Wayne State University, USA
Title: Mechanistic role of BR-DIM in human prostate cancer: Clinical experience
Biography: Fazlul H. Sarkar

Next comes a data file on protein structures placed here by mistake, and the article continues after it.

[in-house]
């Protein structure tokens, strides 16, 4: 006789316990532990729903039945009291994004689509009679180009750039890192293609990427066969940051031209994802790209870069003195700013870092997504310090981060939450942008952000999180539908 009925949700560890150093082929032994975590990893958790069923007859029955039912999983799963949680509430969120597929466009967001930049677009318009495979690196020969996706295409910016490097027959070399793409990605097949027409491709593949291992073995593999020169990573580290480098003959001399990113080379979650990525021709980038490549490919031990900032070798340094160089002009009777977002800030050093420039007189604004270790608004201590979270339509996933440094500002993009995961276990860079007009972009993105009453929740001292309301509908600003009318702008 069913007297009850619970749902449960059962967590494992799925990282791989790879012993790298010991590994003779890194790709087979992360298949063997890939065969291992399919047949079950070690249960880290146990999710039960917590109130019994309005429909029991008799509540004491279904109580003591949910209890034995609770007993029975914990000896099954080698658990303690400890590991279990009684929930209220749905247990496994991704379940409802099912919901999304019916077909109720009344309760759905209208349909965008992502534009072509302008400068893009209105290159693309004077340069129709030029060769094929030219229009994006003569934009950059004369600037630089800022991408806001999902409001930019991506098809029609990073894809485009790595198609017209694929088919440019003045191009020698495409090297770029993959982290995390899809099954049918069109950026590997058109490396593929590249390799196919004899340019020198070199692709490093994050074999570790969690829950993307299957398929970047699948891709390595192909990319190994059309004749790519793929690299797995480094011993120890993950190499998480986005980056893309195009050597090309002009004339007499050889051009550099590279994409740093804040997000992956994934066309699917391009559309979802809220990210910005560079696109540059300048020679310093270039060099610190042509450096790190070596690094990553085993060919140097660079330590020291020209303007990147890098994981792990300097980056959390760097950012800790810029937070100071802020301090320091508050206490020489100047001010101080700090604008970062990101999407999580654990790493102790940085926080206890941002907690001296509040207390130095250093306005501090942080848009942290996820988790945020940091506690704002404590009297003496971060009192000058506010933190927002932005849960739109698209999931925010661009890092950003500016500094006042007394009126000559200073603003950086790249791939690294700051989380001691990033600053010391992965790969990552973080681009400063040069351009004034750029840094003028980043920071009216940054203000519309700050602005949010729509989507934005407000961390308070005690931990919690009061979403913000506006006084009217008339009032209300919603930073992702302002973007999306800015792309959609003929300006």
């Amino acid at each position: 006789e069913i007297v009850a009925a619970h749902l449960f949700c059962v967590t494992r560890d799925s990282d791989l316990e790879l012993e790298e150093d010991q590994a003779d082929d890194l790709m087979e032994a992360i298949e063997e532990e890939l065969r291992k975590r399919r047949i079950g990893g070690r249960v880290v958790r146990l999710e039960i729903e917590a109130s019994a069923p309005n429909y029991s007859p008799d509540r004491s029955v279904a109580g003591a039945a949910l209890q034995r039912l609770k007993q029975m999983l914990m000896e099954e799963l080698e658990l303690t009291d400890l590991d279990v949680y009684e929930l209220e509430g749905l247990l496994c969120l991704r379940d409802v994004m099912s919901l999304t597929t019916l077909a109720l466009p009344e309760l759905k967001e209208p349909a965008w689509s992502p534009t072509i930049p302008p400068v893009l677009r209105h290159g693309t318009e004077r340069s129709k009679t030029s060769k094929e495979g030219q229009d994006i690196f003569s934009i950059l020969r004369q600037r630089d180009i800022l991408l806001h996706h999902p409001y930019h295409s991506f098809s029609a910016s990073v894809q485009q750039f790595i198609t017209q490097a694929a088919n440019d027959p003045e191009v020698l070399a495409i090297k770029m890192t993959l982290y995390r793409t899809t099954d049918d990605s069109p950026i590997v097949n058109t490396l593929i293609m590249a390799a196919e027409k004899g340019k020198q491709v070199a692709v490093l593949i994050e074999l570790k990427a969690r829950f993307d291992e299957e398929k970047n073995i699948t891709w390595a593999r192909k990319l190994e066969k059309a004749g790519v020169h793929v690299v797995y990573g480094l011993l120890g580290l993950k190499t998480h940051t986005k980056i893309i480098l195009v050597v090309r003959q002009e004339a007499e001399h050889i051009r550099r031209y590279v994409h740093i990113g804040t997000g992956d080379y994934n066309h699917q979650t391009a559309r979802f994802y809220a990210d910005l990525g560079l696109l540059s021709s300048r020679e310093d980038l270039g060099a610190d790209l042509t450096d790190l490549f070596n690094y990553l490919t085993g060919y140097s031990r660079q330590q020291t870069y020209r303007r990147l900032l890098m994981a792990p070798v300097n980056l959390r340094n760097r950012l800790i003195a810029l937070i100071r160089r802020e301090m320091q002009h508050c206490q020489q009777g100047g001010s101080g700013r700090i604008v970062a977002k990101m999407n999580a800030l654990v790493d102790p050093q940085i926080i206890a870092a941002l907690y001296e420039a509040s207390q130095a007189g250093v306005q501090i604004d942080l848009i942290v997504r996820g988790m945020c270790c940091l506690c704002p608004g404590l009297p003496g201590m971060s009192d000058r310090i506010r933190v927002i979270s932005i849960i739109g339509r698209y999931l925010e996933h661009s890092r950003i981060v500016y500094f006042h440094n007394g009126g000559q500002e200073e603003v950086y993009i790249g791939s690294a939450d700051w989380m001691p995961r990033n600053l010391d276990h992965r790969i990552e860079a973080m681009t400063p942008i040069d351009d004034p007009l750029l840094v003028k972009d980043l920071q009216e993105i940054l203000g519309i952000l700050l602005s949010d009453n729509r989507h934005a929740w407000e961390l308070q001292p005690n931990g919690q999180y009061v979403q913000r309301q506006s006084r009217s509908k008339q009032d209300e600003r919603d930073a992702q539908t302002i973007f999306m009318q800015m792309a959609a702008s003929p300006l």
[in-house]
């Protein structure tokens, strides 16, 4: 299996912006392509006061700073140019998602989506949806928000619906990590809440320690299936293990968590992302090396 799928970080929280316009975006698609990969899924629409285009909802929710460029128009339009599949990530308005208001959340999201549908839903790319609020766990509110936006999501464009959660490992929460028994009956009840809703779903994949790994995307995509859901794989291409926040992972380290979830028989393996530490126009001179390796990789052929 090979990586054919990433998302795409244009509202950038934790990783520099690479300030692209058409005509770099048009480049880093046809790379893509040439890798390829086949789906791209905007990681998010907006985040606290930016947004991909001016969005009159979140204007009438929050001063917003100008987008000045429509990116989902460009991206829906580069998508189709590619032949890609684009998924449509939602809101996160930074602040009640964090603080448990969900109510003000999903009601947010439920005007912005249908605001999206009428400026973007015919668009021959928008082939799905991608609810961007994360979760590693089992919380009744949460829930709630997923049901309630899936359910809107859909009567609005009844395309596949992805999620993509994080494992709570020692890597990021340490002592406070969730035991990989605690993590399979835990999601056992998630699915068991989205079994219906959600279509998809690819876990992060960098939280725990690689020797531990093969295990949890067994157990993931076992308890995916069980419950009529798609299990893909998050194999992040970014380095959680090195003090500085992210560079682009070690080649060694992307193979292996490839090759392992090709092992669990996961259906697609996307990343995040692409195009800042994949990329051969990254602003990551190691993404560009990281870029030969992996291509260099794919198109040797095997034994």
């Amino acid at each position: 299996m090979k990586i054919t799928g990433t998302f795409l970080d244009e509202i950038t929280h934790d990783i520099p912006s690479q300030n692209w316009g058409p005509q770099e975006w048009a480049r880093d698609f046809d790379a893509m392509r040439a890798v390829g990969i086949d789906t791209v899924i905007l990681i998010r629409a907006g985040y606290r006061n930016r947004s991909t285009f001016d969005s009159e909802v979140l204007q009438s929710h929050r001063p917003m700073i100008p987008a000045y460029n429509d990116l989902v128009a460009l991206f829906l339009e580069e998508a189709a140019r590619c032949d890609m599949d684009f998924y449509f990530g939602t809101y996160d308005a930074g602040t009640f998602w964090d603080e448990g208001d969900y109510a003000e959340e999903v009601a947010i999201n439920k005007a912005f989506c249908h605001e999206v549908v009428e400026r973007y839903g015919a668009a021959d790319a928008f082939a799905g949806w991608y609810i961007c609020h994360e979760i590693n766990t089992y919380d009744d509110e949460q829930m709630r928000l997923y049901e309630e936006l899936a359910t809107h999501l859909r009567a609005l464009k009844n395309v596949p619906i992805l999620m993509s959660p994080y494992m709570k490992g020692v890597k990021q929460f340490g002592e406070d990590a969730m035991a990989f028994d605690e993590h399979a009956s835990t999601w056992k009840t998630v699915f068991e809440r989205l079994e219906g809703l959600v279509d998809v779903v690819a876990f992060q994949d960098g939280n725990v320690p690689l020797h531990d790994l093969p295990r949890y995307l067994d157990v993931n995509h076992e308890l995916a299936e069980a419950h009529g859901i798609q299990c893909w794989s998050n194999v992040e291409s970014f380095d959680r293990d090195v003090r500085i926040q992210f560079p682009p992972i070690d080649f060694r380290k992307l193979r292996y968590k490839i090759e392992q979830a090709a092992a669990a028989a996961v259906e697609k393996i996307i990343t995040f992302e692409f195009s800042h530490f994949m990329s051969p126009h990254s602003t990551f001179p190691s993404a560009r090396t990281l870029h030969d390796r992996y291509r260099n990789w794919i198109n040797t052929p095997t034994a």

Prostate cancer (PCa) is treated with androgen deprivation therapy (ADT) but it becomes refractory and leads to metastasis (mCRPC) which is incurable, suggesting that innovative treatment options are urgently needed. We found deregulated expression of microRNAs (miRNAs) such as miR-34a, miR-124, miR-27b, miR-320 and the let-7 family, and it appears to play important roles in regulating androgen receptor (AR) splice variant expression. The miR-320 and let-7 family inhibit the expression of stem cell markers such as Lin28B, EZH2, Nanog, Oct4 and CD44, which are associated with enzalutamide resistance, and thus could be responsible for the development of mCRPC. These dysregulations can be attenuated by treatment of PCa cells with 3,3’-Diindolylmethane (BR-DIM), which led to conduct a clinical trial. In the phase II clinical trial with localized PCa pateints were treated with BR-DIM at a dose of 225 mg orally twice daily for a minimum of 14 days. DIM levels and AR activity were measured at the time of prostatectomy. Moreover, we also assessed the level of expression of miRNAs and the expression of AR and its splice variants in the radical prostatectomy specimens and compared it with diagnostic biopsy specimens. We found that BR-DIM treatment caused down regulation in the expression of AR, AR splice variants, Lin28B and EZH2, which appears to be mediated through the re-expression of let-7, miR-27b and miR-320 and miR-34a in human PCa specimens after BR-DIM treatment. In summary, our results provides the scientific basis for a “proof-of-concept” for therapeutic clinical trial for achieving better treatment outcome which will have a significant impact on the management of PCa patients.